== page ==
Wednesday, November 21, 2007

E-mails are pouring in

Nearly 20 years in this business and it still catches me off-guard occasionally.

Last week, I centered my Friday opinion column on the movement across the U.S. to grant adoptees access to their birth records. Only eight states allow adoptees access to their birth certificates and other pertinent papers; Alabama's one of them.

For adoptees in the other 42 states, that means they have no access to family histories or their medical histories, which in many cases are vitally important. I think that's wrong. Why should adults who were placed for adoption as children be denied the rights all other U.S.-born citizens automatically have? They shouldn't.

Understandably, I've received a lot of e-mail on this issue. Some Web site picked up my column and passed it around; most of the e-mailers have been from out of state. And most of the e-mails have been from adoptees who agree with my take.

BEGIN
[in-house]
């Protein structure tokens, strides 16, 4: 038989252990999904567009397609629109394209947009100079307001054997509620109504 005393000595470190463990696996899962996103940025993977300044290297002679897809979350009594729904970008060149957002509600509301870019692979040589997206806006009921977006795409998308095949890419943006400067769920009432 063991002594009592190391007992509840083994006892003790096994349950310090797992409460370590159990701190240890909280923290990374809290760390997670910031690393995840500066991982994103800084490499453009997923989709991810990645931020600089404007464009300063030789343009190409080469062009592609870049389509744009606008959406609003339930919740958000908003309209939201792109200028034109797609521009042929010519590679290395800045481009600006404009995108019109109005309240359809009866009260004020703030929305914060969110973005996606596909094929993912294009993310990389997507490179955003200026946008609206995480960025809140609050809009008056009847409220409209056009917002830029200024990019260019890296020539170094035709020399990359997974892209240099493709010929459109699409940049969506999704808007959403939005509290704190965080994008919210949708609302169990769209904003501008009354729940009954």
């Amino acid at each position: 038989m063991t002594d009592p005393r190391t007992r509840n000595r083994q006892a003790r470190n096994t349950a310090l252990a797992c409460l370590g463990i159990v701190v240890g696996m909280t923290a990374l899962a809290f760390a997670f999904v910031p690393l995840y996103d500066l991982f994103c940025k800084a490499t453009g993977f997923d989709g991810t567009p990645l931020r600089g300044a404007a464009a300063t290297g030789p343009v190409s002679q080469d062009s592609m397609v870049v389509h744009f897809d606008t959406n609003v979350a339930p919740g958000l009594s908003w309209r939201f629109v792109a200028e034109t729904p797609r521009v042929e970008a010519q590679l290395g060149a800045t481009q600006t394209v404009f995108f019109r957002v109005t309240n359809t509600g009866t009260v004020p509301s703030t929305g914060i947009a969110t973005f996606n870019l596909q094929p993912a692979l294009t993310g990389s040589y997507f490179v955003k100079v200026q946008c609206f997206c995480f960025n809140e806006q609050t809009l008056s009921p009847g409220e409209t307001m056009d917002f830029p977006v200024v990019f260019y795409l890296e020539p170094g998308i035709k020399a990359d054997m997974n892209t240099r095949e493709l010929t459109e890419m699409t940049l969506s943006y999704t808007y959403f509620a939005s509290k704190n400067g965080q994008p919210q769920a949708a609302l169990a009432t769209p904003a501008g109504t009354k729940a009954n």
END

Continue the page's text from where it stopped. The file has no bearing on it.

But a few e-mails have been from adoptees who are searching for their birth information and are requesting my help. It's been amazing to read their stories and realize the pain they feel from being denied access they both deserve and need. I have a hard time believing that anyone who reads their comments wouldn't understand the seriousness of this issue.

Here's the column. It's tooting my own horn, I know, but it might be worth another read. It's an important subject.